Between Manhattan and Brooklyn, there's been a boom of vegan restaurants that'll satisfy any craving. Here are just a few of our favorites.

Blossom(Upper West Side + Greenwich Village)

vegan restaurant

With two locations serving both Uptown and Downtown, Blossom is a go-to for local and tourist vegans alike. They offer an elevated dining experience (and a wide-spanning takeout radius) that puts a cruelty-free spin on classic main dishes like chicken piccata, rigatoni, and grilled salmon. Complete your dinner with a fresh, fruity cocktail and tiramisu—but reservations are strongly recommended beforehand.

Jajaja (West Village + Lower East Side)

vegan Jajaja

Jajaja is the ultimate heaven for Mexican food addicts. Get your fix of south of the border staples like burritos, street tacos, and enchiladas that'll make you second guess whether or not it's actually vegan (pro tip: The nacho portion is large enough to be a meal for one person). They also have a small but mighty menu of tequila and mezcal cocktails to kick off a night of LES bar-hopping. It gets crowded here quickly, though, so try to schedule your dinner early.

Urban Vegan Kitchen(West Village)

Urban Vegan Kitchen

We get it—eating vegan can get kind of bland sometimes. But that's not an issue at Urban Vegan Kitchen, the type of restaurant that'll have you wanting to order one of everything on the menu (but we recommend the "chicken" and waffles). Co-owned by the founder of Blossom, they boast a menu that's just as edgy and exciting as their decor. Their space is large too, making it a crowd-pleasing option for a slightly larger group.

Champs Diner (Williamsburg)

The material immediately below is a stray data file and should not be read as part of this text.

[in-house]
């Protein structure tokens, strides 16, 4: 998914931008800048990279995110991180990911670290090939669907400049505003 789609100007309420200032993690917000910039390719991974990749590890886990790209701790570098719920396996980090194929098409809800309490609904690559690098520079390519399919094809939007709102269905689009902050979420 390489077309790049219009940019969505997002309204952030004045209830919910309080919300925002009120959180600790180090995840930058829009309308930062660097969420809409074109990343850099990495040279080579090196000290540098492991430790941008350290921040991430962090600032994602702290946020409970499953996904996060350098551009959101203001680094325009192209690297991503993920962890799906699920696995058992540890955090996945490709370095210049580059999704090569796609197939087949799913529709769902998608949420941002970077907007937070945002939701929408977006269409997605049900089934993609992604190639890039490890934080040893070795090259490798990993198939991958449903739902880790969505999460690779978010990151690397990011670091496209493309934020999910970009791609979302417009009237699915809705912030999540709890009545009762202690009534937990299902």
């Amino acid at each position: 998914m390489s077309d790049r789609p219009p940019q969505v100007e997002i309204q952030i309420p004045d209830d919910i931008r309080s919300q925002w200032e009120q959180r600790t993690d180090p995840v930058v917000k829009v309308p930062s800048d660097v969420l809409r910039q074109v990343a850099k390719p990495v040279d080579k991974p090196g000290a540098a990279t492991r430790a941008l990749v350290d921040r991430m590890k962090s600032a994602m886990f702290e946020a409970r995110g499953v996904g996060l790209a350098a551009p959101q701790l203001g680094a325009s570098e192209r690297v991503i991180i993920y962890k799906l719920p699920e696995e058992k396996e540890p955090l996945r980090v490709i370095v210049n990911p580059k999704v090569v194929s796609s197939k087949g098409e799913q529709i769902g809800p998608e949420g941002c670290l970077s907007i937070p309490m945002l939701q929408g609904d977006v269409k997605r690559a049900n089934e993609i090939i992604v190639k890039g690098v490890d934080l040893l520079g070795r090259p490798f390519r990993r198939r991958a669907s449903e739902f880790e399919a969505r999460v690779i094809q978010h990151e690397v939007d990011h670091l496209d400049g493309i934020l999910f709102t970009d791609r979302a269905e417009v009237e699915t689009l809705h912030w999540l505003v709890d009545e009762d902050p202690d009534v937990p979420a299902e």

Champs Diner vegan

Located near the border of hip neighborhoods Williamsburg and Bushwick, Champs is a favorite of many young Brooklynites. Their menu is full of vegan alternatives to classic diner fare like breakfast plates, cheeseburgers, and even milkshakes that taste mysteriously like the real deal, while the decor puts a quintessential Brooklyn edge on '50s digs. Who said going plant-based had to be healthy all the time, anyway?

Peacefood (Greenwich Village)

vegan Peacefood

Conveniently located just a stone's throw from Union Square—near both NYU and the New School—Peacefood is a hotspot for college students, but vegans of any age are guaranteed to enjoy their menu. They specialize in comfort food items like quiche, chicken parmesan, and chili with corn bread—all plant-based, of course. While their "chicken" tender basket is to die for, make sure to save room for dessert here, too; Peacefood's lengthy pastry menu is a dream come true.

Buddha Bodai (Chinatown)

Buddha Bodai vegan

Dim sum restaurants in Chinatown are a dime a dozen, but Buddha Bodai takes the cake for the best veggie-friendly experience in one of New York's most bustling neighborhoods. Bring your family or friends along with you to enjoy this massive menu of buns and dumplings stuffed with any type of mock meat you could want. This is also a great option for gluten-free vegans, too, as much of their menu accommodates a gluten-free diet.

Greedi Kitchen (Crown Heights)

Greedi Kitchen vegan

Crown Heights might not be the first neighborhood people think of when it comes to dining in Brooklyn, but Greedi Kitchen is making the case for delicious restaurants in the area. Inspired by its founder's many years of travel, Greedi Kitchen combines the comforting flavors of southern soul food with the added pizazz of global influences. Try one of their po'boys or the crab cake sliders. Trust us.

Screamer’s Pizzeria (Greenpoint + Crown Heights)

Screamer's Pizza vegan

We know what you're thinking: Pizza without real cheese? Call us crazy, but Screamer's does vegan pizza to perfection. If you're into classic pies like a simple margherita or pepperoni, or you want to branch out with unexpected topping combinations, Screamer's is delicious enough to impress carnivores, too (pro tip: the Greenpoint location is small and serves most pies by the slice, while the Crown Heights location is larger for sitting down).


Learning a second language is one of the coolest and most rewarding things you can do in your spare time.

However, if hopping on a one-way ticket to your country of choice isn't an option for you, it can be difficult to find an immersive experience to learn, especially past high school or college.